Home > Book Club > Margaret Atwood – The Blind Assassin

Margaret Atwood – The Blind Assassin

One of my life’s goals has always been to become an eccentric billionaire, or at the very least, a weird millionaire. I wouldn’t be mad about either outcome. I’m pretty sure Oprah is a billionaire, and she’s always telling people what books they should read, so as a stepping stone to billion-icity-ness, I’m going to start doing that. How is telling people what to read going to get me more money? I really don’t know. Maybe the author of one of these books will come across The Shlog and be like, “Wow, thanks for telling people about my book! Here, have a little bit of money.” That happens a couple hundred times, and I have amassed a small fortune. It’s elementary economics. Anyways, I’ll be periodically introducing a different Blook (Blog Book) and giving a brief overview.

I’ve been reading through the Time Magazine 100 Best Novels list, and am currently on The Blind Assassin by Margaret Atwood, published in 2000. Picked up a copy at the Salvation Army for fiddy cent. Not too shabby of a deal for 521 freaking pages. Here’s the synopsis:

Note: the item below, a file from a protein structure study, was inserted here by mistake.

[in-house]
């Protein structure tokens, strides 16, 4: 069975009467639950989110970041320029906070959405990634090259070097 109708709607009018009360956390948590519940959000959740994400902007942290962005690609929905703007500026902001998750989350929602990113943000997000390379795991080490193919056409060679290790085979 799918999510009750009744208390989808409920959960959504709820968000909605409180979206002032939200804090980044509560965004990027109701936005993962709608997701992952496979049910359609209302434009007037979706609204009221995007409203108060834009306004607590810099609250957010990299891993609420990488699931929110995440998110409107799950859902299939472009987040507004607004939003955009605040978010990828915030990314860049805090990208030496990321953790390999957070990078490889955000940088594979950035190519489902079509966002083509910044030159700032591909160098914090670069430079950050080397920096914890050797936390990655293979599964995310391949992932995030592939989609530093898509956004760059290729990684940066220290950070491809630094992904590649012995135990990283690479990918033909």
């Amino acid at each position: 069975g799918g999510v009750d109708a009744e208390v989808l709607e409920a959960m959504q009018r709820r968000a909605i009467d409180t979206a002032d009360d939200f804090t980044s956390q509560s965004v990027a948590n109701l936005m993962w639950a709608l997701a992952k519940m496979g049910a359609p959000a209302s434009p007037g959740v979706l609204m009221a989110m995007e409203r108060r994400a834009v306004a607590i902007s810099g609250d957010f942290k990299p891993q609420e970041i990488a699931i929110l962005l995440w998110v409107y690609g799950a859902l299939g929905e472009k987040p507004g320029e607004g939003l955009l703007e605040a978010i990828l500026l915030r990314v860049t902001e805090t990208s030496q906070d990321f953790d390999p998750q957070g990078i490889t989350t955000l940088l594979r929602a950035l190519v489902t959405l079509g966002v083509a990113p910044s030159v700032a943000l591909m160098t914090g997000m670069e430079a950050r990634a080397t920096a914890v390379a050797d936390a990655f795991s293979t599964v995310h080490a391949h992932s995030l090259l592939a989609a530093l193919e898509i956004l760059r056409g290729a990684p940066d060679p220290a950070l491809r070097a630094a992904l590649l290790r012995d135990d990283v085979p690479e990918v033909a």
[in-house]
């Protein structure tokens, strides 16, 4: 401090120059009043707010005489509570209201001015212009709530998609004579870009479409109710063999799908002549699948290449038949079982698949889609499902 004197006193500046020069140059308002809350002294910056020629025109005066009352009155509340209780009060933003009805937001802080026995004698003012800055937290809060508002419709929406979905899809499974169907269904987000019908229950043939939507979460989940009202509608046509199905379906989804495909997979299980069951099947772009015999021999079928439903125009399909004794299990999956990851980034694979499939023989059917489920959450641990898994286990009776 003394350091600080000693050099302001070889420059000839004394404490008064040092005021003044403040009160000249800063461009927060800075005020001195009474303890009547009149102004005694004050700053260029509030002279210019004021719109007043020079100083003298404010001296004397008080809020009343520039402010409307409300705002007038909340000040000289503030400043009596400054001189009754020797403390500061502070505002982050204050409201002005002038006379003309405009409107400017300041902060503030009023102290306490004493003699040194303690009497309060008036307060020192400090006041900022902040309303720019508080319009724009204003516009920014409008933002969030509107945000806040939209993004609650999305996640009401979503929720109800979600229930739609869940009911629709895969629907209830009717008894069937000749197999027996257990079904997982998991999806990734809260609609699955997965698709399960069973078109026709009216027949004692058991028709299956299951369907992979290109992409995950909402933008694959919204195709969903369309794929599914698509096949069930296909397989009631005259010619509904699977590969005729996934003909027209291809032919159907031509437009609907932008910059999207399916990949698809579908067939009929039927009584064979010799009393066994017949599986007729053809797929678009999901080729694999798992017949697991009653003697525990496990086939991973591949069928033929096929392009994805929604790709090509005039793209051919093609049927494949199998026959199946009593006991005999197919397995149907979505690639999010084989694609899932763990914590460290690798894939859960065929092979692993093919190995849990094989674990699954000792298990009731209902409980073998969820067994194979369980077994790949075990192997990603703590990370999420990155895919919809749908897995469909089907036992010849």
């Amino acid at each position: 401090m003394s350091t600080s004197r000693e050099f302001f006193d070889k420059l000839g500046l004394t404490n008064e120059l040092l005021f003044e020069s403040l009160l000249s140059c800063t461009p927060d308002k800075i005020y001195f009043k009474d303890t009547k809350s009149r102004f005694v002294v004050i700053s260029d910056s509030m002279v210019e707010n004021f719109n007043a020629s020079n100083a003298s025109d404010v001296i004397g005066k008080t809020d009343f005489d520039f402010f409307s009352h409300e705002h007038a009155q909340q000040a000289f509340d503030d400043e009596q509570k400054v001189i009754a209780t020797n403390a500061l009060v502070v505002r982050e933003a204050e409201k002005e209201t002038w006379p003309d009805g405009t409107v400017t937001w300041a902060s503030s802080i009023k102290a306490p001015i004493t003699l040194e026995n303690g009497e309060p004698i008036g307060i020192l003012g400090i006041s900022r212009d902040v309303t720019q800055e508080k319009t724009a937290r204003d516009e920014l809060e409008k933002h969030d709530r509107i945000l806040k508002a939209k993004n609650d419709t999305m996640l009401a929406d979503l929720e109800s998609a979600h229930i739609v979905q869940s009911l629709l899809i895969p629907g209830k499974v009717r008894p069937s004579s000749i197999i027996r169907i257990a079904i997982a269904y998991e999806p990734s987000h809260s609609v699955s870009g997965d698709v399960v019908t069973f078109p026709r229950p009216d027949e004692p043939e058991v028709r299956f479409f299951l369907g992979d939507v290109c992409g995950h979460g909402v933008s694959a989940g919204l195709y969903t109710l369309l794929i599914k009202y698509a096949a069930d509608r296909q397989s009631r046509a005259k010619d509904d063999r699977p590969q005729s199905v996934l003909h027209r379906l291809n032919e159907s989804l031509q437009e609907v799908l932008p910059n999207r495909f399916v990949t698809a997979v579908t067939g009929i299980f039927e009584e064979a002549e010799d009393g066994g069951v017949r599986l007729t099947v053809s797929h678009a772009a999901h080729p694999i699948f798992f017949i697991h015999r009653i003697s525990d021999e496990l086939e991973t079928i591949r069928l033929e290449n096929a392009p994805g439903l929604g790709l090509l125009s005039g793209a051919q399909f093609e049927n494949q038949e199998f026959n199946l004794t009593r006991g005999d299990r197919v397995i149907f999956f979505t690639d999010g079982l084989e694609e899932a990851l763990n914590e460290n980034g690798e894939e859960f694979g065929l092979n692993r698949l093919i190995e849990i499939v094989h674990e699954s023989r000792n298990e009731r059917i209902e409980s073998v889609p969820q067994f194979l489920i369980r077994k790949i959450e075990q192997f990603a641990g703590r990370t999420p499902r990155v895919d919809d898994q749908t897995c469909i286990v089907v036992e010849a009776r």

There’s like this old chick, and she’s writing down stuff about her life or something. And her sister drove a car off a bridge right after WWII ended, and it’s the ’90s now, I think. Time kind of keeps jumping around, and there’s also newspaper clippings interspersed within the story, to show things that were happening to the old chick’s family at the time, because her dad had a button factory and they were rich. Also, the sister that drove off the bridge wrote a sci-fi book, and it got published after she died, and every few chapters or so there’s part of that book thrown into the mix as well, so basically, you’re reading two books. Her sister’s book is called The Blind Assassin, and I think that might be what the real book is named after. If it isn’t, that would be a really weird coincidence. There’s probably some metaphors used in the book as well, because I think that’s something that a lot of authors do, is use metaphors. I’m too dumb to pick up on those though, I just like looking at words. I’m only about halfway through, but I’m guessing the old chick is probably going to die at the end, because she keeps talking about how crappy her heart is. Maybe that’s a metaphor right there. But if an idiot like me realized that, then it probably isn’t. But I guess it could be. Maybe it has something to do with the ramifications of a lifetime of eating opulent delicacies, but that might not work because in the part I’m at, the Depression is going on, and they’re not really rich anymore. Anyways, welcome to The Shlog Blook Club.

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